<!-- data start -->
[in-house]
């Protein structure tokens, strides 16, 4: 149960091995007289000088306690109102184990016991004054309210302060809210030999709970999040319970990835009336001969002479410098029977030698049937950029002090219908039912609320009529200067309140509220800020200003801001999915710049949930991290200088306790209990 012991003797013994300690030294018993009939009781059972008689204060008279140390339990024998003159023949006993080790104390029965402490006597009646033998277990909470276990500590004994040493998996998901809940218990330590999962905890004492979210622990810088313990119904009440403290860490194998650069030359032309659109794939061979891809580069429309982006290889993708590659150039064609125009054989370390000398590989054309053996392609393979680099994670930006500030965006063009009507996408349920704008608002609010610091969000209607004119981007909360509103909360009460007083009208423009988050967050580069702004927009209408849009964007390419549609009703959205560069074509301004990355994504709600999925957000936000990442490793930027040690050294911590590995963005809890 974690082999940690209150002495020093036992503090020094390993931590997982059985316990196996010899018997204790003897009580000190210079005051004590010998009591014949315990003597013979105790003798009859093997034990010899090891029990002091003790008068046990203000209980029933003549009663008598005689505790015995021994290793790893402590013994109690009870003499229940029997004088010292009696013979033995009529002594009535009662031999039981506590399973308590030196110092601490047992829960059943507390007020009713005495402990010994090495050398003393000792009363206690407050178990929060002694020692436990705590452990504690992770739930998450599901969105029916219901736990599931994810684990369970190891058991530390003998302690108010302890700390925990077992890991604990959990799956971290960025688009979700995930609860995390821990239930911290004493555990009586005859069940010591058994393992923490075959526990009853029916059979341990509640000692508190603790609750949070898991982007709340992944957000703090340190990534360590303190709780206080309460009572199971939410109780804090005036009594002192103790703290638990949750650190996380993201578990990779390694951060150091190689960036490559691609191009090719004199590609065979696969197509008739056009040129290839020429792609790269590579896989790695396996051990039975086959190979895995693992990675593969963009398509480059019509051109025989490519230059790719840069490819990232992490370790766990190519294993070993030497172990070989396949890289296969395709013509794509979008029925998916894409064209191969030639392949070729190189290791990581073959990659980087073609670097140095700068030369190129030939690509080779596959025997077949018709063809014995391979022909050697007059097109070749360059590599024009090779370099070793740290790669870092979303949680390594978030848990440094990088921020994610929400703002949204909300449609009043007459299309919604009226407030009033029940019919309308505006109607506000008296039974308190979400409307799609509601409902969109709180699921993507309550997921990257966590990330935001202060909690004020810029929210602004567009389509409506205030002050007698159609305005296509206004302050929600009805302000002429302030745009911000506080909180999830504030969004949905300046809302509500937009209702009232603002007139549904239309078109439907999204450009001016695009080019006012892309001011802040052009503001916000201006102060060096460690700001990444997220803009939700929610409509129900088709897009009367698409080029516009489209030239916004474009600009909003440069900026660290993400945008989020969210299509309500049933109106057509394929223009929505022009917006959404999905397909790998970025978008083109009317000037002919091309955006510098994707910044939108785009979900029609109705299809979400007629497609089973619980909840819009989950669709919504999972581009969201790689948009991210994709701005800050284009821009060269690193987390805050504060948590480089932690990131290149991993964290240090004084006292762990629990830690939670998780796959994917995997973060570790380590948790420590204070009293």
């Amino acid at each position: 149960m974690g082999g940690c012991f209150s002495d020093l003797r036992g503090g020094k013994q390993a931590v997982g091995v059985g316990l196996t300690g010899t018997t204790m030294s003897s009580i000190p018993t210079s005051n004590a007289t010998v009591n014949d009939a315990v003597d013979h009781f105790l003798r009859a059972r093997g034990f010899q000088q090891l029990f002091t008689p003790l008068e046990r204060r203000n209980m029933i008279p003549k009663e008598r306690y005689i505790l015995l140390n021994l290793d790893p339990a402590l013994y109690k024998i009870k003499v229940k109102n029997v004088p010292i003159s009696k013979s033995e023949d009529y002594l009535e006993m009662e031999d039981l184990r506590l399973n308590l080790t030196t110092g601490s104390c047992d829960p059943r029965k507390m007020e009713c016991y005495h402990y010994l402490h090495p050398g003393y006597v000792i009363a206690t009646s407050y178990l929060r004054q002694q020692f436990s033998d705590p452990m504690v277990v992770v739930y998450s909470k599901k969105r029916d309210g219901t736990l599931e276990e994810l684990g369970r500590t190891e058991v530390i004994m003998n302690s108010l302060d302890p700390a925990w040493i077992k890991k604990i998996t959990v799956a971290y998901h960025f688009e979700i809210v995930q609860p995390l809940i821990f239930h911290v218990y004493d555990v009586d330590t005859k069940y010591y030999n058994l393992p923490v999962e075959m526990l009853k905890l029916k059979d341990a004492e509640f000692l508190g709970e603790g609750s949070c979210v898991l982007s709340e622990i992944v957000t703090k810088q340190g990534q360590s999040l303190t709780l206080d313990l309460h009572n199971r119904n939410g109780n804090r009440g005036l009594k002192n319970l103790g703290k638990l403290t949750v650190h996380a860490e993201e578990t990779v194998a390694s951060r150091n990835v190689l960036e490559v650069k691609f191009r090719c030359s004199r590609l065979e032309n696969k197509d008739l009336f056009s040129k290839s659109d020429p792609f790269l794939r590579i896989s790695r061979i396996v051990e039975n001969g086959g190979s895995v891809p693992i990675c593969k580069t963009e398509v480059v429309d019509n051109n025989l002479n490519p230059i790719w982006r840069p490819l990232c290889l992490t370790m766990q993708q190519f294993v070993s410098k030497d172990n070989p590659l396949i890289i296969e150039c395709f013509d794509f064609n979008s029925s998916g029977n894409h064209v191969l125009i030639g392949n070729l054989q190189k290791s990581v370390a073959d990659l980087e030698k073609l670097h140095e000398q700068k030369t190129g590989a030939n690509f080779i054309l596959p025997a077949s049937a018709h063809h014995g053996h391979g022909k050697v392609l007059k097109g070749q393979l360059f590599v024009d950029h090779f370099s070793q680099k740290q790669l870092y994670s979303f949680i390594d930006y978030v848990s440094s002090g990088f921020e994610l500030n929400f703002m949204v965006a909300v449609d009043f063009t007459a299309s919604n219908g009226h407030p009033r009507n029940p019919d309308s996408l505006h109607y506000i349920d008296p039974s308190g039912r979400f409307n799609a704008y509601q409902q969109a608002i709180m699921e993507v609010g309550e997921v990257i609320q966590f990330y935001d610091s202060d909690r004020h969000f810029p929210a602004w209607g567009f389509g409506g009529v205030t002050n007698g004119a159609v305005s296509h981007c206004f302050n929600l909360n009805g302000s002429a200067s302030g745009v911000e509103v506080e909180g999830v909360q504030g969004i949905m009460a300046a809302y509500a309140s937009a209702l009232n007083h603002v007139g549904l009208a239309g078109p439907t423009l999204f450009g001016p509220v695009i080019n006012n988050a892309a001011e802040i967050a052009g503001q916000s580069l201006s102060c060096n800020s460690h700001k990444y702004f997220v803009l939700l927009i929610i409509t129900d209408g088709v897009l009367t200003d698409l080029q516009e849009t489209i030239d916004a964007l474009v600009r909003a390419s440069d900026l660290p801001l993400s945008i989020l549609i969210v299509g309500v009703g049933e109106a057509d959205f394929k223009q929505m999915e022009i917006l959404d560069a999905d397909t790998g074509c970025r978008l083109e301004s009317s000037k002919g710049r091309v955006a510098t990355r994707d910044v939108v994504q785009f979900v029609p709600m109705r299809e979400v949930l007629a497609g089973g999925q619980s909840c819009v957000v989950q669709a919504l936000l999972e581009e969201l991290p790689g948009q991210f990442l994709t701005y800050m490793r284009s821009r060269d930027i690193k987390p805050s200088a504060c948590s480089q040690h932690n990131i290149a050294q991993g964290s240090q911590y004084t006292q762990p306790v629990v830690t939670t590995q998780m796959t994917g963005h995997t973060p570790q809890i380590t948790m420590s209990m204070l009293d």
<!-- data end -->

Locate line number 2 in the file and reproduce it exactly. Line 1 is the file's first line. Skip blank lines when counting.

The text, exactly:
């Protein structure tokens, strides 16, 4: 149960091995007289000088306690109102184990016991004054309210302060809210030999709970999040319970990835009336001969002479410098029977030698049937950029002090219908039912609320009529200067309140509220800020200003801001999915710049949930991290200088306790209990 012991003797013994300690030294018993009939009781059972008689204060008279140390339990024998003159023949006993080790104390029965402490006597009646033998277990909470276990500590004994040493998996998901809940218990330590999962905890004492979210622990810088313990119904009440403290860490194998650069030359032309659109794939061979891809580069429309982006290889993708590659150039064609125009054989370390000398590989054309053996392609393979680099994670930006500030965006063009009507996408349920704008608002609010610091969000209607004119981007909360509103909360009460007083009208423009988050967050580069702004927009209408849009964007390419549609009703959205560069074509301004990355994504709600999925957000936000990442490793930027040690050294911590590995963005809890 974690082999940690209150002495020093036992503090020094390993931590997982059985316990196996010899018997204790003897009580000190210079005051004590010998009591014949315990003597013979105790003798009859093997034990010899090891029990002091003790008068046990203000209980029933003549009663008598005689505790015995021994290793790893402590013994109690009870003499229940029997004088010292009696013979033995009529002594009535009662031999039981506590399973308590030196110092601490047992829960059943507390007020009713005495402990010994090495050398003393000792009363206690407050178990929060002694020692436990705590452990504690992770739930998450599901969105029916219901736990599931994810684990369970190891058991530390003998302690108010302890700390925990077992890991604990959990799956971290960025688009979700995930609860995390821990239930911290004493555990009586005859069940010591058994393992923490075959526990009853029916059979341990509640000692508190603790609750949070898991982007709340992944957000703090340190990534360590303190709780206080309460009572199971939410109780804090005036009594002192103790703290638990949750650190996380993201578990990779390694951060150091190689960036490559691609191009090719004199590609065979696969197509008739056009040129290839020429792609790269590579896989790695396996051990039975086959190979895995693992990675593969963009398509480059019509051109025989490519230059790719840069490819990232992490370790766990190519294993070993030497172990070989396949890289296969395709013509794509979008029925998916894409064209191969030639392949070729190189290791990581073959990659980087073609670097140095700068030369190129030939690509080779596959025997077949018709063809014995391979022909050697007059097109070749360059590599024009090779370099070793740290790669870092979303949680390594978030848990440094990088921020994610929400703002949204909300449609009043007459299309919604009226407030009033029940019919309308505006109607506000008296039974308190979400409307799609509601409902969109709180699921993507309550997921990257966590990330935001202060909690004020810029929210602004567009389509409506205030002050007698159609305005296509206004302050929600009805302000002429302030745009911000506080909180999830504030969004949905300046809302509500937009209702009232603002007139549904239309078109439907999204450009001016695009080019006012892309001011802040052009503001916000201006102060060096460690700001990444997220803009939700929610409509129900088709897009009367698409080029516009489209030239916004474009600009909003440069900026660290993400945008989020969210299509309500049933109106057509394929223009929505022009917006959404999905397909790998970025978008083109009317000037002919091309955006510098994707910044939108785009979900029609109705299809979400007629497609089973619980909840819009989950669709919504999972581009969201790689948009991210994709701005800050284009821009060269690193987390805050504060948590480089932690990131290149991993964290240090004084006292762990629990830690939670998780796959994917995997973060570790380590948790420590204070009293």